New Study Finds Blood Pressure Drug May Lower the Risk of Alzheimer’s in Black People Over 60

New Study Finds Blood Pressure Drug May Lower the Risk of Alzheimer’s in Black People Over 60

A new study has found that the new prescription hypertension drug telmisartan could lower the risk of Alzheimer’s disease in Black people over the age of 60.

According to Medical News Today, the study, spearheaded by Dr. Feixiong Cheng, examined data from over 5.6 million African Americans and Hispanic European Americans aged 60 years and older. The results were published in Alzheimer’s & Dementia: The Journal of the Alzheimer’s Association Trusted Source. 

“Considering race-specific drug responses holds potential for drastically improving patient care. Identifying these candidate drugs can also reveal more information about the disease itself through referencing the medicine’s targets,” the study shared.

According to the medical outlet, telmisartan is generally a well-tolerated medication that regulates blood pressure. The drug is identified as an angiotensin II receptor blocker (ARB).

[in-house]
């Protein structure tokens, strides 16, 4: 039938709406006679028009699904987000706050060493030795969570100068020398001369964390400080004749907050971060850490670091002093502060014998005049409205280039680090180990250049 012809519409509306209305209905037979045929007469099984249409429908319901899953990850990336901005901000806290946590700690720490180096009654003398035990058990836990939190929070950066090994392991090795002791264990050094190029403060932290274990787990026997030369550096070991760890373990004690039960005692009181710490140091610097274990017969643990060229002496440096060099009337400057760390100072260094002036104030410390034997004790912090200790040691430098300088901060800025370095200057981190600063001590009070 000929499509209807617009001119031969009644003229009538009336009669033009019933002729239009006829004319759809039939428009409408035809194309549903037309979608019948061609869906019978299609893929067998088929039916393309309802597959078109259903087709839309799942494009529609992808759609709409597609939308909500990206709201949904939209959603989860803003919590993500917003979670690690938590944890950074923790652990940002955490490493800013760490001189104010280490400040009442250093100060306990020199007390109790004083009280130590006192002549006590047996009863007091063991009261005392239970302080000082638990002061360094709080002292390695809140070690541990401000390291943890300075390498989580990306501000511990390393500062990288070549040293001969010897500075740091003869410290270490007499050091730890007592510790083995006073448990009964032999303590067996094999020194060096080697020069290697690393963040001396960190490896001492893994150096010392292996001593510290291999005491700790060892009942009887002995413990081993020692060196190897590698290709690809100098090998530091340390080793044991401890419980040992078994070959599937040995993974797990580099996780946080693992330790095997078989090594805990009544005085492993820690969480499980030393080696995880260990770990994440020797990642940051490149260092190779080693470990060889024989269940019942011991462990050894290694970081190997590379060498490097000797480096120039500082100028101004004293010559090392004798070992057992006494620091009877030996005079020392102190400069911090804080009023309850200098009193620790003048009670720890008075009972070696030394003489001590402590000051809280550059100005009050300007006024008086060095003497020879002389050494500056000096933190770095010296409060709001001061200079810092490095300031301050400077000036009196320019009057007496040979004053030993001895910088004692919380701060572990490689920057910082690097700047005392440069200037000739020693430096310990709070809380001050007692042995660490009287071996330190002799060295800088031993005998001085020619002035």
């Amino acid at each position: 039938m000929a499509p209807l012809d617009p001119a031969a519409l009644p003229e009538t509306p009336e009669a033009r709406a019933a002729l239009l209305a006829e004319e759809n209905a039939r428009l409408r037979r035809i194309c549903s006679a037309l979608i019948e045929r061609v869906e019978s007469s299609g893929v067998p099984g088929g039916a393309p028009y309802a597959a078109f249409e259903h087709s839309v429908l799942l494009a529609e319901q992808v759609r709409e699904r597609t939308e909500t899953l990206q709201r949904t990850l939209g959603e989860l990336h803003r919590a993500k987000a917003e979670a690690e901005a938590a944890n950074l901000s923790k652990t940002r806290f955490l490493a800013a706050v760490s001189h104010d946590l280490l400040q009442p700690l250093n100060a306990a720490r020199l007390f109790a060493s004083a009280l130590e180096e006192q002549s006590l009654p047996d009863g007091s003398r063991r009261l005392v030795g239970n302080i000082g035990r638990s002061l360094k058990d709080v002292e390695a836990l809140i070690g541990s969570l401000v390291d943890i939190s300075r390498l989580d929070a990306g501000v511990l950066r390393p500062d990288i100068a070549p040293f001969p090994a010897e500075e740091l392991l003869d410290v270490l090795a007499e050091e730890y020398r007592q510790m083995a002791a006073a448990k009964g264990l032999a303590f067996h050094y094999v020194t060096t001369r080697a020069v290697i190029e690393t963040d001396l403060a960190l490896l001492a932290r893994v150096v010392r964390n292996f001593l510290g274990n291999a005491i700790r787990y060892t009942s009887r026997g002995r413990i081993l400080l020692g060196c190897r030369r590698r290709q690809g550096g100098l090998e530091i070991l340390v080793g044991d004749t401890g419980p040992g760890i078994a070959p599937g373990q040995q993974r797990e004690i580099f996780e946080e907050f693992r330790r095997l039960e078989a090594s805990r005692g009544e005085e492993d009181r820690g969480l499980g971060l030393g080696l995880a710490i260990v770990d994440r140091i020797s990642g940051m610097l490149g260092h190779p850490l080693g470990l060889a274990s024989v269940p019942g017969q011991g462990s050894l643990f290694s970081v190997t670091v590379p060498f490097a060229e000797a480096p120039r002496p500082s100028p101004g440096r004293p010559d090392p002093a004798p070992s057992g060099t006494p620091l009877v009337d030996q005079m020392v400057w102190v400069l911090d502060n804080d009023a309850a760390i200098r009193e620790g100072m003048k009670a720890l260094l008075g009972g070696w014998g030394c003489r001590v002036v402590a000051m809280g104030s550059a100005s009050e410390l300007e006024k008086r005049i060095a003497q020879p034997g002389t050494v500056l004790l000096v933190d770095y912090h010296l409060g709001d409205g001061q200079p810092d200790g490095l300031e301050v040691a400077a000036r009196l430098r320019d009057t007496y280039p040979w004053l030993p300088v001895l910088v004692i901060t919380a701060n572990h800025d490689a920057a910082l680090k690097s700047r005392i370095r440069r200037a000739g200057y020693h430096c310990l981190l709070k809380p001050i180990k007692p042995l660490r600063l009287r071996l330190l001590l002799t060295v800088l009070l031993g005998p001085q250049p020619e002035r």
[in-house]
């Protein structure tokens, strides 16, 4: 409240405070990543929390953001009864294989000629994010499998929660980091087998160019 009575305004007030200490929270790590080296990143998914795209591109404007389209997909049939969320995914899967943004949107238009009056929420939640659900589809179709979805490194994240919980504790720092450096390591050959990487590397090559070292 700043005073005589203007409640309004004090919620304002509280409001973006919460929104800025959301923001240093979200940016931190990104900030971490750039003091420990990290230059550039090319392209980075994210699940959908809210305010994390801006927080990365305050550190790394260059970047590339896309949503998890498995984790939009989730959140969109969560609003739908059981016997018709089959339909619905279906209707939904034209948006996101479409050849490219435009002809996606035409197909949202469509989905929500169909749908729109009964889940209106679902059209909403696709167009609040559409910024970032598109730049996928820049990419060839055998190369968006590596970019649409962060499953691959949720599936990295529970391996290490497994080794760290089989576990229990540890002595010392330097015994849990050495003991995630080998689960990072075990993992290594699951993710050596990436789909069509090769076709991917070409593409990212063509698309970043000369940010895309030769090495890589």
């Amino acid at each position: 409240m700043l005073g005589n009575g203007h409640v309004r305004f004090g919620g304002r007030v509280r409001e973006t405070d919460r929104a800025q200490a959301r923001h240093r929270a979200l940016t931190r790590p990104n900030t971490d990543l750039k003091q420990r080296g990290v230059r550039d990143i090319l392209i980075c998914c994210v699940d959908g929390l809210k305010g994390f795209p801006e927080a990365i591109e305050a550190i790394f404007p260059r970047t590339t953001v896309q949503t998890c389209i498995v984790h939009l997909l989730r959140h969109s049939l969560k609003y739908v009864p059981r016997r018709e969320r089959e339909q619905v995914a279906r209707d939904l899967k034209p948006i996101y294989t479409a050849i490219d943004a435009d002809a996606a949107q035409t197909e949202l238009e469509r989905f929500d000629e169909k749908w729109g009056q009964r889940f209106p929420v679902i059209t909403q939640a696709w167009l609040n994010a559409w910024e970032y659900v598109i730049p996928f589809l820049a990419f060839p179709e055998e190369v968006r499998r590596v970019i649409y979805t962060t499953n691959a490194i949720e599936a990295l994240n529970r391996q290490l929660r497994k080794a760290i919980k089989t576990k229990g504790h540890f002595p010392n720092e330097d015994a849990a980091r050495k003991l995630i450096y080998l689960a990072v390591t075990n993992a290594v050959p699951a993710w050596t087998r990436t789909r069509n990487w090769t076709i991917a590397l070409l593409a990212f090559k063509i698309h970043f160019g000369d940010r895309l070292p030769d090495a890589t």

“Over five years, older Black adults with moderate or high telmisartan exposure had a 2.5% incidence of AD [Alzheimer’s disease] or dementia,” according to the research team.

“The AAs [African Americans] with low or no telmisartan exposure had a 3.8% incidence of AD.”

Cheng conducted the study at his laboratory at Cleveland Clinic’s Genomic Medicine Institute, where the team used artificial intelligence and a range of statistical analyses. The objective was to test for “causal relationships between telmisartan’s target and AD.” Additionally, human genome sequencing data from the Alzheimer’s Disease Sequencing Project was harnessed.

“The ‘take homes’ for me were that it’s exciting to see this kind of work that looks at things at a population level like this, […] being able to look at the big picture and then focus in on control trials that can be better targeted so that we can [find] effective treatment and preventive strategies of AD and related dementias.”

Subjects in the study included 115,394 Black ARB users and 583,941 non-Hispanic European American ARB users enrolled in their insurance plans for three or more years.